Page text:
This study compares the morphology of coastal, gravel-bed streams in two logged, one logged and debris torrented, and two unlogged watersheds in the Queen Charlotte Islands. The influence of both logging and direct mass wasting events on channel morphology and, consequently, on the in-stream physical habitat of salmonids is quantified. The comparison also provides a basis for determining habitat rehabilitation criteria for damaged channels. Pools and riffles are discussed in detail.
Longitudinal profiles of long channel segments indicated that channels in watersheds either logged to the channel banks by old techniques (but not torrented), or logged by more recent methods (but which have experienced direct mass wastage events) result in reduced pool-to-pool spacings, increased riffle heights, and altered pool depths. Increases in stored sediment volumes produce proportionally larger riffles and smaller pools, thus reducing available rearing havitat. No significant differences in pool and riffle characteristics were found between unlogged watersheds and those logged by contemporary techniques and not torrented.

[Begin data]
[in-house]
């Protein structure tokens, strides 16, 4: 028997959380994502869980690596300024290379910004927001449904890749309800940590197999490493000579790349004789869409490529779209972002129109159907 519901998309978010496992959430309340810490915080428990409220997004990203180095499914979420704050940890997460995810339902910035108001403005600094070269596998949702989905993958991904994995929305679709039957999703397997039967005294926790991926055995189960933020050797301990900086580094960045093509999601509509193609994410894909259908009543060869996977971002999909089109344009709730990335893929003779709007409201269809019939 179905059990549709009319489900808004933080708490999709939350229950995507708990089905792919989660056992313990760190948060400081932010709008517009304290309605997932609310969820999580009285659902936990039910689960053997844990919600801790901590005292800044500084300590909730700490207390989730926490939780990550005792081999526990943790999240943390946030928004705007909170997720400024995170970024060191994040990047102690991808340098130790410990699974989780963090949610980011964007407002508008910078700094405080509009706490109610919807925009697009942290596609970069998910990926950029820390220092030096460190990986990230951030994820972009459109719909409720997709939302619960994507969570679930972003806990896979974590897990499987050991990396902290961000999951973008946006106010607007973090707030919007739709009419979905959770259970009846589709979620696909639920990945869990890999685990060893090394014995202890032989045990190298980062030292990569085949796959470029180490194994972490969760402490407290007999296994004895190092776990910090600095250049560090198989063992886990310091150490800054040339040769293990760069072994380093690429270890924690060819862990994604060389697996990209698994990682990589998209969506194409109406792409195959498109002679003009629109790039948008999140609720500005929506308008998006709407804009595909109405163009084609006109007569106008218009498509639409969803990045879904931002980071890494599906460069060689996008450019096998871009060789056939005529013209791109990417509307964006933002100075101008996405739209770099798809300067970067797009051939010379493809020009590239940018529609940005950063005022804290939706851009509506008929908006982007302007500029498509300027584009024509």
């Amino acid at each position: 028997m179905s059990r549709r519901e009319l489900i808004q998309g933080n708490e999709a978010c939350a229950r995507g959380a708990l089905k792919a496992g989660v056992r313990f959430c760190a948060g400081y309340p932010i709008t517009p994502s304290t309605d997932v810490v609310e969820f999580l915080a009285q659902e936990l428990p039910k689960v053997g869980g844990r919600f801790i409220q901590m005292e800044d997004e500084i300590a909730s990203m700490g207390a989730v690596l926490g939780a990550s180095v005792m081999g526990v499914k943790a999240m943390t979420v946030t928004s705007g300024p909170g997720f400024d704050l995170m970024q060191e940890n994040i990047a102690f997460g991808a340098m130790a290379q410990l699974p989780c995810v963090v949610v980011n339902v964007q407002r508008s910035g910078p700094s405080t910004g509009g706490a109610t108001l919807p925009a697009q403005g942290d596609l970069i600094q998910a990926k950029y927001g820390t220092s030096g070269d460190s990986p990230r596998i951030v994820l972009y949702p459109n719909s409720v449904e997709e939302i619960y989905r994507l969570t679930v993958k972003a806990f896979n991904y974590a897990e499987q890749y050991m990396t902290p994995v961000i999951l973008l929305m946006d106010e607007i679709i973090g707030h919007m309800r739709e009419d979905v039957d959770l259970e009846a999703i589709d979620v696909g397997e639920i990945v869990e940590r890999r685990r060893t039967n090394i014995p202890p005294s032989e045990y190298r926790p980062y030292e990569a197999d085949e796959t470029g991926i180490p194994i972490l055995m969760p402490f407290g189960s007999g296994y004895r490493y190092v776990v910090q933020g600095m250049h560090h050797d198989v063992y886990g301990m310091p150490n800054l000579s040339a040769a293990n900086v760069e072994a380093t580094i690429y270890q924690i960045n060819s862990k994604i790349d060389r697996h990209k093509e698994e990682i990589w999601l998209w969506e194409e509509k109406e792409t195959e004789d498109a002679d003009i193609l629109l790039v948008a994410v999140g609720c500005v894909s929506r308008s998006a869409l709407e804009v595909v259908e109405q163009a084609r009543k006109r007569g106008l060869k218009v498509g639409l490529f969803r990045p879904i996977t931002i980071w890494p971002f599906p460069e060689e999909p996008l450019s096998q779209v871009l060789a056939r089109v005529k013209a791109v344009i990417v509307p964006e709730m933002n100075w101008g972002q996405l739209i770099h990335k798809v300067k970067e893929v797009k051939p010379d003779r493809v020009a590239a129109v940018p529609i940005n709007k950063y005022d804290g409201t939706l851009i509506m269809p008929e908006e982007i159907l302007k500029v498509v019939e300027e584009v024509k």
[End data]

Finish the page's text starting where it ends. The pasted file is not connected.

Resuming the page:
Large organic debris (LOD) appeared to be a major influence on stream morphology. A comparison of reaches indicated that LOD characteristics were altered in older logged and torrented channels, including a shift in the LOD size distribution, with smaller in-channel material being more prevalent. Orientation of material was also altered: more LOD lay parallel to the flow direction, as opposed to the more common diagonal orientation found in unlogged and non-torrented channels. This shift in orientation was responsible for a reduction in channel width and depth variability, reduced sediment texture variability, fewer cut banks, smaller pool areas, and decreased channel stability. These changes resulted in reduced habitat diversity and quality. No morphological differences were detected between unlogged and recently logged (non-mass wasted) reaches.
Results of this study suggest that the architecture of unlogged channels can be duplicated to help rehabilitate streams damaged by mass wasting. LOD should play a major role in rehabilitation, and several recommendations for channel restoration are made.
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Updated December 16, 2008